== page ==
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Famed Shipwreck Leaves 3-Mile Treasure Trove: Mystery Uncovered



Quick Smiles:

  • Allen Exploration uncovered a 3-mile scatter trail of treasures from the Spanish galleon Maravillas.
  • Discoveries include silver coins, emeralds, amethysts, and gold jewelry, challenging the belief that the shipwreck was picked clean.
  • Research suggests storms between January and June 1656 created the scatter trail rather than hurricanes.

The Spanish galleon Maravillas, which sank in the northern Bahamas over three centuries ago, was believed to have been completely salvaged. However, after four years of underwater archaeology, Allen Exploration has mapped an extensive trail of scattered treasure spanning over three miles (5 kilometers).

The Maravillas sank off the western Little Bahama Bank on January 4, 1656, loaded with silver bars, coins, and other treasures. The ship had been salvaged numerous times, with modern teams recovering around 30 tons of gold bars, coins, silver nuggets, jewelry, emeralds, iron anchors, and cannons between 1972 and 1991.

“Many experts believe the story of the Maravillas is over, that past salvage picked the old ship dry,” says Carl Allen, the founder of AllenX. “Now we’ve proven the wreck is not all vanished.”

Since 2019, AllenX has discovered a sprawling scatter of artifacts running southeast for over three miles from where the Maravillas originally sank. The finds include olive jars, silver pieces of eight, silver bars, emeralds, amethysts, and gold jewelry.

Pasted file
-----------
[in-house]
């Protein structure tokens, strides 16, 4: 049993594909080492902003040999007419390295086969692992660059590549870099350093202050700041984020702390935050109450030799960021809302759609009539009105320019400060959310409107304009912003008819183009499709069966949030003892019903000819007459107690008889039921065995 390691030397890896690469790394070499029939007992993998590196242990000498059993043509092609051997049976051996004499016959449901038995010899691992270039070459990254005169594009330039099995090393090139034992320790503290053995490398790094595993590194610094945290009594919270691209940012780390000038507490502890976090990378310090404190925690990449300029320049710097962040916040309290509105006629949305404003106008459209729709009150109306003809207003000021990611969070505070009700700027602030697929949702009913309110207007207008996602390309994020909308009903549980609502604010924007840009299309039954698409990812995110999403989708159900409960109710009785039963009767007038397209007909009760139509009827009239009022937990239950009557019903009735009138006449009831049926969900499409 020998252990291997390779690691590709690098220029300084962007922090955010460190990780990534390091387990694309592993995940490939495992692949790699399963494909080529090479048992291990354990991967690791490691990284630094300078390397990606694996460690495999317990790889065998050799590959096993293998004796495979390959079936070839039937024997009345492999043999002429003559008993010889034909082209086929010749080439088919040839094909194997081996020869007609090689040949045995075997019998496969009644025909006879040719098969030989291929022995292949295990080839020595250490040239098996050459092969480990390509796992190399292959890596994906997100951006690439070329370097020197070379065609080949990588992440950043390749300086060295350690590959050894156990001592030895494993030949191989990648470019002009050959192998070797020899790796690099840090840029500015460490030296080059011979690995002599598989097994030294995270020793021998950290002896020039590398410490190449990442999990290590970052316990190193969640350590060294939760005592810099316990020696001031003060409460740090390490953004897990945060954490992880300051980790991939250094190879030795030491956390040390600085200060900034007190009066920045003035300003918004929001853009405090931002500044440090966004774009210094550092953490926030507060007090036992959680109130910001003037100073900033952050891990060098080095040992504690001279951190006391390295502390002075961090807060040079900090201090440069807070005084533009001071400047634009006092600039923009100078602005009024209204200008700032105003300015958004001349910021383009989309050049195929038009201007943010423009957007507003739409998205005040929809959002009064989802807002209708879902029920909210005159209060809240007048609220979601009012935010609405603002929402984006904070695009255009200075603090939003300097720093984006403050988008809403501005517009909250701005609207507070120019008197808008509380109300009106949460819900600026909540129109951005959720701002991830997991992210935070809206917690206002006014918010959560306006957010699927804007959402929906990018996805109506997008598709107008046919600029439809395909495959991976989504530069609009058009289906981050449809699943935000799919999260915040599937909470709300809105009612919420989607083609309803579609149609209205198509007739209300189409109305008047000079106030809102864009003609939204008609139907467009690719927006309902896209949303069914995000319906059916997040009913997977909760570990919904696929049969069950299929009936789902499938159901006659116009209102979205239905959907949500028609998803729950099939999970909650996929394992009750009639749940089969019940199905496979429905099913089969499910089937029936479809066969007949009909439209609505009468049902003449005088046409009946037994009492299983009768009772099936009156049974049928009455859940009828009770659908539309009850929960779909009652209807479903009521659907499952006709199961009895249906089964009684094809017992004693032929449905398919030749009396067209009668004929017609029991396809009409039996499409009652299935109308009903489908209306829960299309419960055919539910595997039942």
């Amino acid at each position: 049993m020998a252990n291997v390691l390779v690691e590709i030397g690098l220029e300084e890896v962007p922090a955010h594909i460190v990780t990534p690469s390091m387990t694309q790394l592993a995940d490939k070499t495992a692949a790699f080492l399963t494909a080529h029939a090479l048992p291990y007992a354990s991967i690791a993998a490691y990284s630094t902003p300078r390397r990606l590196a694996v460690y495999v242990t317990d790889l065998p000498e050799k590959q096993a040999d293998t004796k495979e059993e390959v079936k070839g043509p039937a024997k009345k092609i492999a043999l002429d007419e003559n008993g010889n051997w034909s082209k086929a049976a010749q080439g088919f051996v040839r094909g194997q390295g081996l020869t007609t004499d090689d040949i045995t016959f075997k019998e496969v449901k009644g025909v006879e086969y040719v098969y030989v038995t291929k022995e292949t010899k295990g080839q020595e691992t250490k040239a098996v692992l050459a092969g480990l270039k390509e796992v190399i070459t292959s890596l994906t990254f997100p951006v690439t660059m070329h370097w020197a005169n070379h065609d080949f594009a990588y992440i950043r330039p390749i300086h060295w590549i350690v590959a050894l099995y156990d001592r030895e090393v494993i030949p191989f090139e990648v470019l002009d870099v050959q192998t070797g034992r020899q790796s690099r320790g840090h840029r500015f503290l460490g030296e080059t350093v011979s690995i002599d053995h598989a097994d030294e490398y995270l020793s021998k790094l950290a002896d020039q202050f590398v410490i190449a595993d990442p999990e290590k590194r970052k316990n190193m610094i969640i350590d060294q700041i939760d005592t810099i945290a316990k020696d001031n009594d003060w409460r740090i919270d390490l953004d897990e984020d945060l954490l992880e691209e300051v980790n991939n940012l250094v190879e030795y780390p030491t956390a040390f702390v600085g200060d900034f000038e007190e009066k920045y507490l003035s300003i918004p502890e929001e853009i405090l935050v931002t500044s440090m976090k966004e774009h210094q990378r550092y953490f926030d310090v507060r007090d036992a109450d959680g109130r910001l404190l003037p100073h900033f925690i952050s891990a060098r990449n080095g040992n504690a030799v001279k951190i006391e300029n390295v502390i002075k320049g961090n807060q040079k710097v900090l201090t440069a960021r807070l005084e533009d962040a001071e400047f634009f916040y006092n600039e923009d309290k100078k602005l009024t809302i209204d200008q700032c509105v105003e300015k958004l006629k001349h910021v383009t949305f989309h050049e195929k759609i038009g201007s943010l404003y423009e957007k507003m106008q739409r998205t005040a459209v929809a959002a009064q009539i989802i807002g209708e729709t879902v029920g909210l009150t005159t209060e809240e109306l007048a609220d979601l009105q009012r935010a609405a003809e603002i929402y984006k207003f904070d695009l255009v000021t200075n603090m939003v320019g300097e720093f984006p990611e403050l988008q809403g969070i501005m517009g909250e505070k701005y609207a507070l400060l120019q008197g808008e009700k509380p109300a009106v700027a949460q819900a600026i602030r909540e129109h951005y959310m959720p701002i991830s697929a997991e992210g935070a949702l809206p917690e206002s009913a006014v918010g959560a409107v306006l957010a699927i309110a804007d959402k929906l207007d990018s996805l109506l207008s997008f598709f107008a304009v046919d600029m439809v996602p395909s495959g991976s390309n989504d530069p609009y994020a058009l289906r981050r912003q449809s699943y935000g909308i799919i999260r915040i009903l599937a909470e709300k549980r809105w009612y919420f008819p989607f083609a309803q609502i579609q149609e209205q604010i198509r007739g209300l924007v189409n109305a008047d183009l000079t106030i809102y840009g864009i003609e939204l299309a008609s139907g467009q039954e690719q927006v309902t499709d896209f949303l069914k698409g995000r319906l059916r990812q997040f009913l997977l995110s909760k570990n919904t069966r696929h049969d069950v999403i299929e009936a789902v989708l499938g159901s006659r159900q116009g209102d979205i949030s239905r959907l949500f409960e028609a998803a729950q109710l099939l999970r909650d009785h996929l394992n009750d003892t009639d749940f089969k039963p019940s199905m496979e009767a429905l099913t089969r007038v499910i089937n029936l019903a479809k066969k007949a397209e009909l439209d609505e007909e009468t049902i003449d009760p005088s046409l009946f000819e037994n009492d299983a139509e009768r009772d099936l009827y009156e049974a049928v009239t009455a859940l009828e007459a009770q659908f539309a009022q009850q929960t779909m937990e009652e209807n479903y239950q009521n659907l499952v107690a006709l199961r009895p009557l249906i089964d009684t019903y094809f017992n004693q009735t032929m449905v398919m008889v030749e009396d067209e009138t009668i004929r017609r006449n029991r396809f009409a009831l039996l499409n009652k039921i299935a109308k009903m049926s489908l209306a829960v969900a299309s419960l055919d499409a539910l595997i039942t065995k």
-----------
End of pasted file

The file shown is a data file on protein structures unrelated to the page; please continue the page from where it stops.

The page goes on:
Dan Porter, the project’s offshore manager, says, “You might think that it was centuries of hurricanes and storms that broke up the Maravillas. But the archaeology has forced us to re-think that theory.”

He explains that if hurricanes had caused the scatter, the remains would be spread in all directions, but they are mostly focused in one trail running southeast.

Jim Sinclair, the project’s chief archaeologist, believes the treasures found by AllenX were scattered during the five months before Spanish salvage operations began in June 1656. The team thinks that two to three storm fronts created the main part of the Maravillas’ scatter trail between January and June 1656.


Carl Allen notes that historical accounts show the three stern cabins collapsed into the ocean, and the quarterdeck and sterncastle floated away, never to be seen again.

He adds, “Throw into the mix rampant smuggling: the Maravillas was carrying at least 100% contraband above the value of the cargo – and so much of the archaeology of the Maravillas is still to be explored and its history written.”

The team’s research has been published in Ocean Dispatches 4 for the Bahamas Maritime Museum in Freeport, which Allen founded in 2022 to display the treasure. AllenX now submits monthly written reports to the Bahamian government, presenting maps of finds, lists of discoveries, and research.